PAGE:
April 28, 2008

Nature's Little Surprises

A couple of weeks ago, I collected a heavily galleried specimen of Piptoporus betulinus at Wachusett. Upon dissecting the specimen, I noticed that there was a brown pupa, almost certainly a Coleopteran, buried deep in the context — about as far away from any external surface of the fruiting body as was possible. I removed that section of the context and placed it in a Nalgene centrifuge tube with a little water to maintain humidity. I waited for the insect inside the pupa to emerge.

When I went in to my office today, the insect had indeed emerged and it is a beautiful specimen, indeed. Unfortunately, it isn't a beetle but a parasitoid Ichneumon wasp. I can identify it to family but no further and there are no good resources. I did find a photo of an identical wasp on BugGuide, but that site doesn't have a wasp expert among its many entomologists and naturalists.

Now, I'm fairly certain that the pupa was that of a beetle and if I could identify this rather lovely little Hymenopteran that hatched from it, I'd stand a good chance of figuring out what kind of beetle it was. I could sequence the wasp, but the chances of finding a matching sequence are rather tiny since it's unlikely that this species will have been sequenced before. I do have a second pupa, identical to the one that produced the wasp, that has not yet popped open. If I'm really lucky, a beetle will emerge from it. If not, it's already dead and will never emerge. If my luck is really, really poor, I'll have sampled two pupae that were both parasitized by the same as-yet-unidentified wasp species.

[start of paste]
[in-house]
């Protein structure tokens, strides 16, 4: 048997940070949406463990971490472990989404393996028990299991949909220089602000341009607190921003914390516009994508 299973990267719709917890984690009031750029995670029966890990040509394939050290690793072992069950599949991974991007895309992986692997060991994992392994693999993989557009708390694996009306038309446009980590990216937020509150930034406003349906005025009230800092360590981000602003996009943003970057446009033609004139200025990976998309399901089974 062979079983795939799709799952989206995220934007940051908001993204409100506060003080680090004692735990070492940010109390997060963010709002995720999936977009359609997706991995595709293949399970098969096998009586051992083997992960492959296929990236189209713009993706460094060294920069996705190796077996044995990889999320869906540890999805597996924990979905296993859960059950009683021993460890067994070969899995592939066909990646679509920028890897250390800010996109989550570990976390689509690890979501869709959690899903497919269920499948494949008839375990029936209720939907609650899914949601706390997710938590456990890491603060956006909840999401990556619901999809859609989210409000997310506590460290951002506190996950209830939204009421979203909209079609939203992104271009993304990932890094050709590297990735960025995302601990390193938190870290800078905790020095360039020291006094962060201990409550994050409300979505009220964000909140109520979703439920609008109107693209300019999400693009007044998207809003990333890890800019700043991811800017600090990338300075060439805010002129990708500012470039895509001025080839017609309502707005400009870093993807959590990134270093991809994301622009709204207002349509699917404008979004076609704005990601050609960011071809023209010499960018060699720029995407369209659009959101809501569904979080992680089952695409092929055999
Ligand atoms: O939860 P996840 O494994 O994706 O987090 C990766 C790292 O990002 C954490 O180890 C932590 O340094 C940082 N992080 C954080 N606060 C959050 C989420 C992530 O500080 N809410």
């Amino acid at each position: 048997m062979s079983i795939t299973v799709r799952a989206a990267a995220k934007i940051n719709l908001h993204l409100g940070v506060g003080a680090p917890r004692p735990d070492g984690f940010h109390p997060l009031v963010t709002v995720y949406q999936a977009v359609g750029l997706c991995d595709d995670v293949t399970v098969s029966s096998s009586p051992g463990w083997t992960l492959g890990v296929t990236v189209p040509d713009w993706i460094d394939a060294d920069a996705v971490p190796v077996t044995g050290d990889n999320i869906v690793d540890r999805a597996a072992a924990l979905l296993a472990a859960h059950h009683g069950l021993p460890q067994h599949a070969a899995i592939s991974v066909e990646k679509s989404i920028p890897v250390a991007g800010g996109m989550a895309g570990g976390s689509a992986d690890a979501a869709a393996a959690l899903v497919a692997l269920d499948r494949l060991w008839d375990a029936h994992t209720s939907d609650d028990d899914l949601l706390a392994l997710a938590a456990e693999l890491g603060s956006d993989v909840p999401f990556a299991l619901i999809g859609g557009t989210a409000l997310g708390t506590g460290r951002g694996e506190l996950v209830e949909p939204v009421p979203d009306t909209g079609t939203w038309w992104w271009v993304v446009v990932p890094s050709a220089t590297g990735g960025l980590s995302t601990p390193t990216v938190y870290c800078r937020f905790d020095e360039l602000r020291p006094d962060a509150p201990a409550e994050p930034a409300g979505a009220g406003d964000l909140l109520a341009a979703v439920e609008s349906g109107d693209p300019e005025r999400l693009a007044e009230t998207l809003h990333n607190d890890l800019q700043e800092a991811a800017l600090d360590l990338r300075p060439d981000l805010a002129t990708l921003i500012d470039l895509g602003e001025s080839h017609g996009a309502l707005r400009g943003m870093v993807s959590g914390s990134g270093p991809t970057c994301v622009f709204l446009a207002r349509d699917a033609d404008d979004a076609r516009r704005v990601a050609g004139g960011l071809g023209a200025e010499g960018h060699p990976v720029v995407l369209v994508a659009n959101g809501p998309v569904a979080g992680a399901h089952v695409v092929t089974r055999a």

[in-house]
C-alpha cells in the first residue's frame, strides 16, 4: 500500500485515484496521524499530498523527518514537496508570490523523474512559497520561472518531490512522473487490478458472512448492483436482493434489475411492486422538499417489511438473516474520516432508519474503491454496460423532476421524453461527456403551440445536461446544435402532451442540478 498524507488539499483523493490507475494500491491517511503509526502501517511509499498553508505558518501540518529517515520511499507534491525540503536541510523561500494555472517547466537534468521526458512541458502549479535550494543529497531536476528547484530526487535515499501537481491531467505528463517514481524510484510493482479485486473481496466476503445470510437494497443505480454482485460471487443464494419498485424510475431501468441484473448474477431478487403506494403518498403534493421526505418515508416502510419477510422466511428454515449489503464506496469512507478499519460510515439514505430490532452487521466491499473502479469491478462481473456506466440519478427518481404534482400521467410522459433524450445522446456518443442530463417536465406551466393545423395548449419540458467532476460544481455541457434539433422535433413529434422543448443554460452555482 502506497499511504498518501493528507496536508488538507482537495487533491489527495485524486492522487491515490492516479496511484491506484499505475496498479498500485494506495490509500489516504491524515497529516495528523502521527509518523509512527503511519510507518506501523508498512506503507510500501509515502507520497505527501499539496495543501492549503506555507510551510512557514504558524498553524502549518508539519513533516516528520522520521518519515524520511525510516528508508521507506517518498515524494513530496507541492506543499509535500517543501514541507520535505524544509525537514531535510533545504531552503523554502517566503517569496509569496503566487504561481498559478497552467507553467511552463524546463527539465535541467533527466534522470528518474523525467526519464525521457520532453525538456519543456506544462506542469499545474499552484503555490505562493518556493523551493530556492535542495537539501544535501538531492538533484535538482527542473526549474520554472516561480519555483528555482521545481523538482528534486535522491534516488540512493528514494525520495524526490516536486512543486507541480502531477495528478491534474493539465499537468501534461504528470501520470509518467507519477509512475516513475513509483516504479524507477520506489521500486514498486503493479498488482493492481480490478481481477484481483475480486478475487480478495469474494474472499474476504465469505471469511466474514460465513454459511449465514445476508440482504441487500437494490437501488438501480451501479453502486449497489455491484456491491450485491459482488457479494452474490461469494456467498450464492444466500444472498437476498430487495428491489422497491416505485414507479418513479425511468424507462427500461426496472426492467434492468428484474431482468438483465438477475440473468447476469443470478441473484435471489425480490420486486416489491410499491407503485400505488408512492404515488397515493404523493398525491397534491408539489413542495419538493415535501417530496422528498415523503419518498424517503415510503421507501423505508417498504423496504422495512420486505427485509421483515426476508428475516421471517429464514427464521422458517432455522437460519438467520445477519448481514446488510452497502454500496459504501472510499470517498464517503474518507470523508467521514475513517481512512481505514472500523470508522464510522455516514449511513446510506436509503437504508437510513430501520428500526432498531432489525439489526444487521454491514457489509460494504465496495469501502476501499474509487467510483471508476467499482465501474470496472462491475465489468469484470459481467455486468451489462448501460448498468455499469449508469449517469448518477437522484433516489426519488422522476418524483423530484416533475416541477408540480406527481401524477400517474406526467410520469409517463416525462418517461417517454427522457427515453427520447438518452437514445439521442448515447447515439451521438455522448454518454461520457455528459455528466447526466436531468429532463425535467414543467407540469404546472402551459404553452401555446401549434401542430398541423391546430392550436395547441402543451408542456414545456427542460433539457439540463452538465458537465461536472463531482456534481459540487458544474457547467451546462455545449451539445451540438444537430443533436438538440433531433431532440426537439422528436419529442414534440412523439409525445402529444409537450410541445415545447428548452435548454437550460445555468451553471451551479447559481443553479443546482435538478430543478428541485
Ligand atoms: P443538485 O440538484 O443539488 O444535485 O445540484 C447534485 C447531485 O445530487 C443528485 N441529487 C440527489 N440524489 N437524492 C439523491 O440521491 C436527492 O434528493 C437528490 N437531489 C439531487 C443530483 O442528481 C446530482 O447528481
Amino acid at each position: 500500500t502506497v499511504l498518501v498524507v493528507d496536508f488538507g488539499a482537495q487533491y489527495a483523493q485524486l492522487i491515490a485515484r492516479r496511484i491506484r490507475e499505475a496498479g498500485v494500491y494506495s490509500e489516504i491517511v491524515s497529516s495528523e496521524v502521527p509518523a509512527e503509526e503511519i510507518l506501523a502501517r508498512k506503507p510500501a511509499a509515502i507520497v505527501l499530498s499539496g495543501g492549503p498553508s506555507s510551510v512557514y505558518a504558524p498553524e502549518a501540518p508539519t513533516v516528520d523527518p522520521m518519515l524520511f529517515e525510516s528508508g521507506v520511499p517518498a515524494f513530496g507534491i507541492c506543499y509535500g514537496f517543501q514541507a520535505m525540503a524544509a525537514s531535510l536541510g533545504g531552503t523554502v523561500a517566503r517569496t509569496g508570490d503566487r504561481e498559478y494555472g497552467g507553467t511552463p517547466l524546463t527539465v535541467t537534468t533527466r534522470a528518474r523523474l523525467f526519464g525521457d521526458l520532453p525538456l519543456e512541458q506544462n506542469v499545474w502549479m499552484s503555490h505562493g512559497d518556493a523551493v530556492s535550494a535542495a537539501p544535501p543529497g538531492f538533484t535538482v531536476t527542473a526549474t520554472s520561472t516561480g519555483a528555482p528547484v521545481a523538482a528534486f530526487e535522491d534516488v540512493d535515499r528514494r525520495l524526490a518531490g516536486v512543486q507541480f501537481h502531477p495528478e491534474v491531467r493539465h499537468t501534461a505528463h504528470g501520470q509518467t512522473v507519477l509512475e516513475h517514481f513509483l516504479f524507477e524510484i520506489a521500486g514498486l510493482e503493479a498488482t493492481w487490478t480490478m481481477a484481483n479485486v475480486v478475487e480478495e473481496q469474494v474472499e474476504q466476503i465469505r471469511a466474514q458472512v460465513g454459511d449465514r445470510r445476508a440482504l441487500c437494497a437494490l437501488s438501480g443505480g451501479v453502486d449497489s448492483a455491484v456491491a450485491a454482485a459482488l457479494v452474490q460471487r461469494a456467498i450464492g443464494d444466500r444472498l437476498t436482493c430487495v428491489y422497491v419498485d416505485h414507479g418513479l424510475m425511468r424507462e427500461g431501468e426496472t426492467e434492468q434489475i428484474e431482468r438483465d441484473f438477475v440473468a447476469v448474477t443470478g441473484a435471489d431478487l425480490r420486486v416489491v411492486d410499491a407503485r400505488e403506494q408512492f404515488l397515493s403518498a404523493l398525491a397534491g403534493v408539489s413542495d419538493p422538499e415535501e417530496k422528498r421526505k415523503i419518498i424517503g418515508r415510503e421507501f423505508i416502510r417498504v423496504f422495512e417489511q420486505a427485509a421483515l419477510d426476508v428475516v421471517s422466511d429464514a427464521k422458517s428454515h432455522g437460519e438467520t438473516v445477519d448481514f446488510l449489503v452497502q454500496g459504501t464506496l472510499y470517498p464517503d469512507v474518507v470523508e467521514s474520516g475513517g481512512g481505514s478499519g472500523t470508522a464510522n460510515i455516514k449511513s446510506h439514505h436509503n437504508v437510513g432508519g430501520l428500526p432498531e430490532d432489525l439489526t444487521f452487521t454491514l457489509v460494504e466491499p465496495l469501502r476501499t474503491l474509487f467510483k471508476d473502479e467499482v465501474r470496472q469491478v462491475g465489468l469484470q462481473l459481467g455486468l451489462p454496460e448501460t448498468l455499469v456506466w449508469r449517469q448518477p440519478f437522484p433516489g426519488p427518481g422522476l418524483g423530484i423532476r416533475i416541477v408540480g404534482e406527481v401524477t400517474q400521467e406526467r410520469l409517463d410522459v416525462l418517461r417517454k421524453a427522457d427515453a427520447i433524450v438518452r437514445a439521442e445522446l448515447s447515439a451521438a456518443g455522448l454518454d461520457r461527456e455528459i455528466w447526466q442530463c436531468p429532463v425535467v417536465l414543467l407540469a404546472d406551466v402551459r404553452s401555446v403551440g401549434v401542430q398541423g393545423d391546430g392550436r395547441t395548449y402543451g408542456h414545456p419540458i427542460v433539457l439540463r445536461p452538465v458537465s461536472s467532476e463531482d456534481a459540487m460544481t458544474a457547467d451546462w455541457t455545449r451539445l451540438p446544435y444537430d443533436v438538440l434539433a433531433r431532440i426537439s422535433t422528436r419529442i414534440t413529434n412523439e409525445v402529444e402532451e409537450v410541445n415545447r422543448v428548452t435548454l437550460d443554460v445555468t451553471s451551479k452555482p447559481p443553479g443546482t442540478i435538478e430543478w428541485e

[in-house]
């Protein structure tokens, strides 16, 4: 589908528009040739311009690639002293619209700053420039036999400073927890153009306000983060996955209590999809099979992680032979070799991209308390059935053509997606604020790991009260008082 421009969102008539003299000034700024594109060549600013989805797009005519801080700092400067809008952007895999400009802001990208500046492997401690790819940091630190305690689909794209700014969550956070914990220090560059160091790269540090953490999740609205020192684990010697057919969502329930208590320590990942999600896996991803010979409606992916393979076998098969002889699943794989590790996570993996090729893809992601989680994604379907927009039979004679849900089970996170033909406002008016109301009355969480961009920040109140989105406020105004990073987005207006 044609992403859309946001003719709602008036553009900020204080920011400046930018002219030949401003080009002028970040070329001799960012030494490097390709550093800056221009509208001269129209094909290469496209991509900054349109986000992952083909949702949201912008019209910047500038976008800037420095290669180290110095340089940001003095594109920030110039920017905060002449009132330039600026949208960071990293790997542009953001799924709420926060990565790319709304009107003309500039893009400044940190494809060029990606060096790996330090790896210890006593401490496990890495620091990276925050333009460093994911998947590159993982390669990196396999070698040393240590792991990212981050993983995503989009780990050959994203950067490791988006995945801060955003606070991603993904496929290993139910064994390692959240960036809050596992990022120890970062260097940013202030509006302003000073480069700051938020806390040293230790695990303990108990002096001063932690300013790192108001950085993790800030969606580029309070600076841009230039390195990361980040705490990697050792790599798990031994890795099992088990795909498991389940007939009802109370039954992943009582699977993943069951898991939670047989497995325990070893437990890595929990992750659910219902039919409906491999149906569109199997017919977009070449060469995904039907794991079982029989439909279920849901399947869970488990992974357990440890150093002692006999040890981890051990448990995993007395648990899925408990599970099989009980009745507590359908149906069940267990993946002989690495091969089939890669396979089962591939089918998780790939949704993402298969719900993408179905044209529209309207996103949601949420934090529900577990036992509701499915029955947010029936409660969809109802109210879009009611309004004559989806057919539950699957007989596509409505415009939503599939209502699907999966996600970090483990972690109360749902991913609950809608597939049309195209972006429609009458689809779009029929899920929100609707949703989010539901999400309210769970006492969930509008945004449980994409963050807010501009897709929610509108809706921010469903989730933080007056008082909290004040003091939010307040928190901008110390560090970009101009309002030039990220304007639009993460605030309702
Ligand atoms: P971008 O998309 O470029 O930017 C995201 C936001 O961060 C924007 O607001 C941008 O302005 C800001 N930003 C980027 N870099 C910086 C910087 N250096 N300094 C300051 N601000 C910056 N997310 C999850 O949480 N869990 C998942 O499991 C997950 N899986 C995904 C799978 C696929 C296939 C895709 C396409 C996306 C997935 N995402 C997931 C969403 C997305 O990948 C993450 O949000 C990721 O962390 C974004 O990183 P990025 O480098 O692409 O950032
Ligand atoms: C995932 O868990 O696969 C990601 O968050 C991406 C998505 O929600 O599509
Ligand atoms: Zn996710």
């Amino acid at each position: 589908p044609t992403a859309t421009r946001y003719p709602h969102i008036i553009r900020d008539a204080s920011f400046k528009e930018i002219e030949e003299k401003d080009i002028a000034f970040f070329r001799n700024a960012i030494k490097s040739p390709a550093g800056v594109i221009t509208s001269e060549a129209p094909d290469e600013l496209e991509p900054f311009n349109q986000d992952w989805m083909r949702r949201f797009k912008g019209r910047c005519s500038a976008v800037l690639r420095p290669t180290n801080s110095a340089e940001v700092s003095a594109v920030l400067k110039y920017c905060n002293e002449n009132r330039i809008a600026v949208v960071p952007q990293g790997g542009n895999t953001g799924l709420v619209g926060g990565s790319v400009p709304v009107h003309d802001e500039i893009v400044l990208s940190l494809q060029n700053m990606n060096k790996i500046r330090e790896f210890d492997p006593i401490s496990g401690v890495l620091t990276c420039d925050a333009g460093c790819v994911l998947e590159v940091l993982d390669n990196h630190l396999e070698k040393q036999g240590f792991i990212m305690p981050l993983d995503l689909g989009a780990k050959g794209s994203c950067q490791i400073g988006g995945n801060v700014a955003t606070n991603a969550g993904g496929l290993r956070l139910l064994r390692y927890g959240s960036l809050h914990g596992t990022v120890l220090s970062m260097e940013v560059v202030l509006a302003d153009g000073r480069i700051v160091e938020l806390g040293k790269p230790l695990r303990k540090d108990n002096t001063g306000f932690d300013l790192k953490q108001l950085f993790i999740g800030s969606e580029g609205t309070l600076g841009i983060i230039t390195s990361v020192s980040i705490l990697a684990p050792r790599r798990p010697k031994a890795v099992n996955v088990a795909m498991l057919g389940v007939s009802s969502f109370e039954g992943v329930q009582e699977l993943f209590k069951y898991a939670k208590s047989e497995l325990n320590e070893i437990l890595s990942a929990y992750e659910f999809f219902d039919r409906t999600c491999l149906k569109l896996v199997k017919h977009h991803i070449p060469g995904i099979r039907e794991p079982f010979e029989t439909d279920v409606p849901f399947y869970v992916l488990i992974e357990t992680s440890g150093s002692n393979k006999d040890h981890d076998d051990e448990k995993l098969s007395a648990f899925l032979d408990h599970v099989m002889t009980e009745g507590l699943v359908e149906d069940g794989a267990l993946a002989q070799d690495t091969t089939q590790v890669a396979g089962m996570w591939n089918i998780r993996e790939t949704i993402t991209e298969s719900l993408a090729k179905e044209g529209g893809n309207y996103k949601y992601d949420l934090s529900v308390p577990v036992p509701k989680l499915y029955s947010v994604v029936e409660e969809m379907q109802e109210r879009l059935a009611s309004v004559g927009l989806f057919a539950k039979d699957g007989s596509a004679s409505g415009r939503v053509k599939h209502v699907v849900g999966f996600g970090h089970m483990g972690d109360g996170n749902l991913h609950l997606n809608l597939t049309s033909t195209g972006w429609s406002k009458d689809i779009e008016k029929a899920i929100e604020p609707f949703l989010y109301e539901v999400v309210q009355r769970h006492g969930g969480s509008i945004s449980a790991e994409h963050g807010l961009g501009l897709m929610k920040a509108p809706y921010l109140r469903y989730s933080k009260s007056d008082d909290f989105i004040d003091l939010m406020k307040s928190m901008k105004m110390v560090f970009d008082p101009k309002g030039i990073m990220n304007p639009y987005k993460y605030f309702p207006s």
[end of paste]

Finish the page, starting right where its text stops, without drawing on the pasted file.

Whatever species of ichneumonoid this little fellow is, I think I shall name him Murphy.

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